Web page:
Power Punk: Alicia Bona

Christie’s sunny expert hauls in $62 million, cultivates Gagosians of tomorrow

Seven years ago, Alicia Bona was an intern at the Marian Goodman Gallery, one of the self-replenishing army of polished private-school girls who answer phones at galleries and auction houses, then land wealthy husbands and begin a life of buying what they once cataloged.

But instead of taking long “lunch breaks” at Frédéric Fekkai, Ms. Bona was making herself into an expert on the red-hot market for 20th-century art. Now, when art dealers like Larry Gagosian and William Acquavella or collectors like Charles Saatchi and Leonard Riggio check out the Christie’s catalog before they head to an auction, they’re reading the 31-year-old’s essays and descriptions-and when they buy, they’re paying the prices she and her team have set.

This past Nov. 11, Ms. Bona, associate specialist of postwar and contemporary art, watched as almost all of the 67 works she had priced sold at or above her estimates at Christie’s annual evening sale in her area. Alexander Calder’s 1968 Untitled , a metal outdoor stabile, broke the record for a Calder: $5,831,500. Ten other high-profile contemporary artists, from Takashi Murakami to Clyfford Still to Joan Mitchell, pulled in their best prices ever that night as Christie’s haul came in at over $62 million, making last year’s auction slump a pleasantly distant memory. “She’s such a star,” said Ms. Bona’s boss, Amy Cappellazzo, international co-head for postwar and contemporary art.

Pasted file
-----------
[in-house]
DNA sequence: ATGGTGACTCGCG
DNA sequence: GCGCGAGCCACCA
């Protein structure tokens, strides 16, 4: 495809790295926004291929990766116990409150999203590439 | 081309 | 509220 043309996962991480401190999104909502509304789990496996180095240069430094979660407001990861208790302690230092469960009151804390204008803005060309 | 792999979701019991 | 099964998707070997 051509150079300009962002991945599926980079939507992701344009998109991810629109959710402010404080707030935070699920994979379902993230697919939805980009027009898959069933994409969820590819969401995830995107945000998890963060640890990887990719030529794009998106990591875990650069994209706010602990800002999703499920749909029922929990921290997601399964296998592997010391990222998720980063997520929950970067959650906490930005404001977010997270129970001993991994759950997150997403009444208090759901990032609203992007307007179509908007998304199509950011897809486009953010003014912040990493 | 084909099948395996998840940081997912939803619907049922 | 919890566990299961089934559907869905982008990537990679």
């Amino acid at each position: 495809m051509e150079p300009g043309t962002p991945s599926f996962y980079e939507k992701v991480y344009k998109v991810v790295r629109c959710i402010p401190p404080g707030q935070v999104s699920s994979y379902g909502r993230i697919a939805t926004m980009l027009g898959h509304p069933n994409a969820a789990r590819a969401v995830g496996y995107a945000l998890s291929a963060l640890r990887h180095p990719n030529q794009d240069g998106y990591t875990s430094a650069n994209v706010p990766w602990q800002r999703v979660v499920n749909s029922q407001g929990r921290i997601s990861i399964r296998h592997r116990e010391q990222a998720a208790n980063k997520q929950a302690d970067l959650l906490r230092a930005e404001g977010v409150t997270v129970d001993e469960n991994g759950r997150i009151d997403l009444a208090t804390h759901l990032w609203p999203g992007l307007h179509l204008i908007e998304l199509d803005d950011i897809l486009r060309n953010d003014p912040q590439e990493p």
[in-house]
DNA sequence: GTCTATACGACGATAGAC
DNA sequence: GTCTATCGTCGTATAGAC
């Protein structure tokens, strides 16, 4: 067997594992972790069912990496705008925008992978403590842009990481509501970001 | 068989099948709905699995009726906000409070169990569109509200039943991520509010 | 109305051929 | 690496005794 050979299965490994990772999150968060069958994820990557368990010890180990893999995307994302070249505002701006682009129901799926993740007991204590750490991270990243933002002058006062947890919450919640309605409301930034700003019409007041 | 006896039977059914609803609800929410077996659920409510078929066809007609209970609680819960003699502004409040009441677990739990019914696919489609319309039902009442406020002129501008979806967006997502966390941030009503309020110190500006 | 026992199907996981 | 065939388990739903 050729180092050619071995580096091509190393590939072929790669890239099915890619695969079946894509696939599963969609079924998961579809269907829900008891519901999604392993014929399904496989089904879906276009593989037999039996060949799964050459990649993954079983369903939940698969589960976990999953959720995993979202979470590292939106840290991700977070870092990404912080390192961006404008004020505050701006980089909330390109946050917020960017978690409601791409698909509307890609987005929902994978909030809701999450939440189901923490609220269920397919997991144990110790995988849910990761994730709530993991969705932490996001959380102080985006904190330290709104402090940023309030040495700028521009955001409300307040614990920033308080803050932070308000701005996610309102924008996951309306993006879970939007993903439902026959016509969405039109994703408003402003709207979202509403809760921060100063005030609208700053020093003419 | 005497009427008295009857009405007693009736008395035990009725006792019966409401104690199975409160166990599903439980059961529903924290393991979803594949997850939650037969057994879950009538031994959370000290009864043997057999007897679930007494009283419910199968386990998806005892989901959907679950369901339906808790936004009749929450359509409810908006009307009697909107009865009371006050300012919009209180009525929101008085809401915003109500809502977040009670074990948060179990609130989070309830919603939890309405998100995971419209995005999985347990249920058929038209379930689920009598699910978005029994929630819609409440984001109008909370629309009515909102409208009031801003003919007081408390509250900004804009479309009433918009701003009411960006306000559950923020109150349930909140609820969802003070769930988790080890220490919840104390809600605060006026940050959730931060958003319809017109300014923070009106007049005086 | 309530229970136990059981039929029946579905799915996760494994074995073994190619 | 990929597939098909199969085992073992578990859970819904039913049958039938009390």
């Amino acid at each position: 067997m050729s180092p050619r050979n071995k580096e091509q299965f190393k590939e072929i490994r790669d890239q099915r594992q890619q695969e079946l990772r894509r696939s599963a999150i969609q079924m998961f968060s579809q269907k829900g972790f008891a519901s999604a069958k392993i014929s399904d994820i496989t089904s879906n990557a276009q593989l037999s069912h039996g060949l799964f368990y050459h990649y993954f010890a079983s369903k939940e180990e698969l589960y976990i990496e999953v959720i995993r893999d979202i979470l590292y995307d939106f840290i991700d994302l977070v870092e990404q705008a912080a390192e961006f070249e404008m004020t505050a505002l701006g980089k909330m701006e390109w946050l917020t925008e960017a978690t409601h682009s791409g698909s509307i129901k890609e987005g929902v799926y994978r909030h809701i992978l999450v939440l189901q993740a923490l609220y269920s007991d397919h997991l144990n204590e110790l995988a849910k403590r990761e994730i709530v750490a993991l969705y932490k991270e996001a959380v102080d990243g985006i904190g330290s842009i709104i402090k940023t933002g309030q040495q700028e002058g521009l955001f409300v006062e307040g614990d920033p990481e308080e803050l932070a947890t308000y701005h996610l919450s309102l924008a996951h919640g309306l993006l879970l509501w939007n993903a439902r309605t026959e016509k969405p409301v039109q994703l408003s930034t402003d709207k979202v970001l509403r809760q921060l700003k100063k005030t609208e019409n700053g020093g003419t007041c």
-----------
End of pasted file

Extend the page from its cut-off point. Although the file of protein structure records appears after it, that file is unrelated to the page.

“I love getting so much contact with the artists,” said Ms. Bona. She may be at a tony Upper East Side institution, but she doesn’t shy away from controversy: Her first high-profile sale was the 2001 auction for Maurizio Cattelan’s sculpture La Nona Ora , which represents the Pope felled by a meteorite crashing through a skylight. “I knew the artist, and I got him to help us install it. That was the first time it had been shown anywhere,” she said.

Ms. Bona grew up in Toronto and now lives on the Upper East Side with her husband. She oversees more than 300 works of art a season. Her strategy is to cultivate the younger generation of collectors, the Larry Gagosians of tomorrow. “It’s very wise of her,” said Ms. Cappellazzo. “She really follows what they’re collecting very closely and has become sort of a confidante for them.”

Ms. Bona’s incredibly sunny personality, as well as her deep reservoir of knowledge, reels them in. “Alicia stands out,” said Philippe Segalot, Ms. Bona’s former boss at Christie’s. “She’s the perfect cocktail of expertise and smile. Important collectors happen to like her very much; she’s both enthusiastic and discreet.”

-Alexandra Wolfe